"How many different Times?"

"I cannot answer that Question, it is so long ago."

"Here are Two Papers produced by Mr. Hannam to which the Name W. E. Carter appears as the subscribing Witness; is that your Handwriting?"

"Those are my Handwriting."

"Were those Promissory Notes given in your Presence?"

"They were."

"Were they delivered by the Party subscribing those Notes?"

"They were."

"By Robert Watmough and another Robert Watmough?"

"Yes, they were."

"At the Time those Promissory Notes were given, did you see any Money pass?"

"As far as my Recollection will enable me to say, Mr.Hannam gave a Five-pound Note to each Person."

Cross-examined by Mr. Alderson.

"Have you any Knowledge of the Transactions to which those Notes apply?"

"No, none."

"How long ago is it?"

"It was in the Year 1812 that the Election took place, and it was about a Year after."

"What is the Date of those Notes?"

"1813?"

"'Till you looked at them, had you any Recollection of them at all?"

"I recollected there was some Money passed, but if these Notes had not been produced I should have had no Recollection of the Amount."

"Whether the Money had passed, or whether it was a private Transaction between Mr.Hannam and those Individuals, you had no Knowledge whatever?"

"As to a private Transaction, it was clearly not."

"Have you any Recollection whether it related to one or any other Transaction?"

"No."

"Was Mr. Hannam the principal Agent of Mr.Osbaldeston?"

"Yes."

"Has there been any Dispute about Money between Mr. Osbaldeston and Mr.Hannam?"

"Not that I know of."

"Do not you know that an Imputation has been made at any Rate of a Debt being still due from Mr.Hannam to Mr. Osbaldeston"

"No."

"To the Amount of £1,500?"

"No."

"Nor any other Amount?"

"No."

"Did you know of the Accounts of the East Retford Election being kept in Mr. Hannam's Office; the Accounts of 1812?"

"I left Mr.Hannam shortly after the Election took place."

"When did you leave him?"

"I really cannot tell; but before any Money passed."

"Where did you go to?"

"I went to London."

"When did you come to London?"

"I came, I think, about a Year after the Election; nearly I think."

"You do not know of any Account relative to that Election being in possession of Mr. Hannam?"

"I know of no Account going through his Hands, or any thing of that kind."

"Did you know of any Papers relative to it being kept in Mr. Hannam's Book-case or Desk?"

"No."

"Do you know of a Book with an Indorsement upon it about the Election?"

"No."

"There was no Opposition in the Election, when Mr. Osbaldeston was elected?"

"No, not at the Time; One was expected; a Man came, but he went before the Canvass was finished."

"Who was that?"

"That was some Man under the Patronage of The Duke of Newcastle; but I do not recollect his Name."

"How long did that Gentleman remain?"

"Not more than Four or Five Hours, as I was informed."

"Did you canvass before or after that for Mr. Osbaldeston?"

"Before."

"Entirely before?"

"About Four or Five Hours; he came in the same Day or the Day after; Mr. Osbaldeston came in at Night, and commenced the Canvass the next Morning; and about Four Hours or Five Hours after the Canvass commenced this Candidate from the Duke came in and went away again."

"When did Mr. Kirke come in?"

"He came in with Mr. Osbaldeston."

"Had he canvassed before?"

"Yes, he had."

"Had you any thing to do with his Canvass?"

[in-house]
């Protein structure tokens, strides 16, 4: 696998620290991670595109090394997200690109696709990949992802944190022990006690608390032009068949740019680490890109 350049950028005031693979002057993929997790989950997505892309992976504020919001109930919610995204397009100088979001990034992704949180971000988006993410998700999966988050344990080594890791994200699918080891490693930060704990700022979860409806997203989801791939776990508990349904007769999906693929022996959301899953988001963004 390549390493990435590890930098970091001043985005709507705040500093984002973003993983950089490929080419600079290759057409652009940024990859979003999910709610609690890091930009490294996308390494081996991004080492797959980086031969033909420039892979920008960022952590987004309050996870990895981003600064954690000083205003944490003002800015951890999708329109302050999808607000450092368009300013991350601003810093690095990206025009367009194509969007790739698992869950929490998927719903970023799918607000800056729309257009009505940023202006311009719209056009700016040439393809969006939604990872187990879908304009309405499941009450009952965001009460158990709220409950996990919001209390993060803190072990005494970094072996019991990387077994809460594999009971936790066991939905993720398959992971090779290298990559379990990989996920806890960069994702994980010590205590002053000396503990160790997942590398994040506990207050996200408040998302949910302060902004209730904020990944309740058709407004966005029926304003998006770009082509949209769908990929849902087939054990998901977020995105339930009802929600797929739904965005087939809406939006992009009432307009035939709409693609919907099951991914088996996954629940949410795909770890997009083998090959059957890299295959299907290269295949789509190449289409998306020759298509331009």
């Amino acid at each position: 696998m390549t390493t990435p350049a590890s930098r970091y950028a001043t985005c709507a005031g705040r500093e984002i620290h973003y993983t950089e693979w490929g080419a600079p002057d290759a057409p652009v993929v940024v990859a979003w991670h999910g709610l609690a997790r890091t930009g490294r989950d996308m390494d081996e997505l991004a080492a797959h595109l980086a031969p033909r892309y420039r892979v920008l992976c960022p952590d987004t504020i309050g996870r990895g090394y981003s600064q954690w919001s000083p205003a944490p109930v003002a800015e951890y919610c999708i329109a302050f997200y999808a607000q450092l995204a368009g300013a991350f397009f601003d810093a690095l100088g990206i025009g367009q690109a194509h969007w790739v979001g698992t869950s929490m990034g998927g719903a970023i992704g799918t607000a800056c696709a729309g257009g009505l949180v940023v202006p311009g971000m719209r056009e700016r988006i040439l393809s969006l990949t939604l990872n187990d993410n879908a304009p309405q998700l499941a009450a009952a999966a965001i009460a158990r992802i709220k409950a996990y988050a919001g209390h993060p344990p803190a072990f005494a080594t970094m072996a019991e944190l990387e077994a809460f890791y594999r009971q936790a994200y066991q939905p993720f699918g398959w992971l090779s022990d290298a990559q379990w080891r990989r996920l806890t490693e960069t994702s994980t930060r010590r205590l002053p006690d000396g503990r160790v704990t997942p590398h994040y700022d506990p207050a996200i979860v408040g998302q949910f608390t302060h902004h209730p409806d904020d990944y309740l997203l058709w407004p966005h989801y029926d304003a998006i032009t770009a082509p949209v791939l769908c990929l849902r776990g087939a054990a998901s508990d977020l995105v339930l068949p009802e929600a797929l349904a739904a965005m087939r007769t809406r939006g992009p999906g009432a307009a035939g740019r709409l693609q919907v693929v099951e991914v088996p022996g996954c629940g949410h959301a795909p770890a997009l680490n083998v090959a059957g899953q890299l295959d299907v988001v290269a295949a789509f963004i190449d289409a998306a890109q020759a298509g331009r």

"Nothing."

"At the Time did you anticipate any severe Struggle?"

"I knew nothing about it when I came; I was at Lincoln."

"How long had you known Retford at that Time?"

"About Three or Four Years."

"Had you ever been present at an Election before?"

"Never."

"Had you ever been there at the Time there was an Election?"

"Never."

"Had you been there before Mr.Hannam; which was there first, you or Mr.Hannam?"

"I do not understand the Question."

"Who came to live at Retford first?"

"I was Clerk to Mr.Hannam; I came to him there."

"Are you sure you were there Three Years before the Election?"

"I think Three Years before the Election."

"Mr. Hannam has said that he did not come until Three Years before the Election?"

"That must be a Mistake."

"If you do not know the Facts, how can you speak to Conversations?"

"He must have been there longer than that."

"We are speaking to Conversations of 1812. Can you tell when you came to Retford yourself?"

"No; I cannot."

"Nor when you went away, exactly?"

"No."

"Nor how long you were there?"

"Do you mean from the Beginning? Five Years I was at Retford, from the Beginning to the End. I was there Five Years."

"If you went away in 1813, when did you return?"

"I returned again. I came up to London to be admitted into one of the Inns of Court."

"How long were you here?"

"About Six Months; then I went back to serve out my Time."

"When did you finally quit Retford?"

"I cannot answer that Question."

"Your Recollection ought to be very good according to your Statement?"

"I should think about 1814."

"What Inn of Court did you belong to?"

"The Middle Temple."

"What became of you after you left Mr. Hannam?"

"I am now an Attorney."

"Where?"

"At Lincoln."

"You practise there?"

"I do."

"How many Times in the course of the Canvass will you undertake to swear, now in the Year of our Lord 1830, that there was any Difficulty between the Voters and Mr. Osbaldeston?"

"I will not answer that."

"Will you swear there were Five People hesitated?"

"I cannot indeed speak to that."

"Will you swear there were Five?"

"No, I will not."

"Then you will not swear, that to Five Individuals that Expression, that Mr. Osbaldeston was a good Man, was used?"

"I cannot answer that Question. I think more a great deal than that, I made use of that Expression to."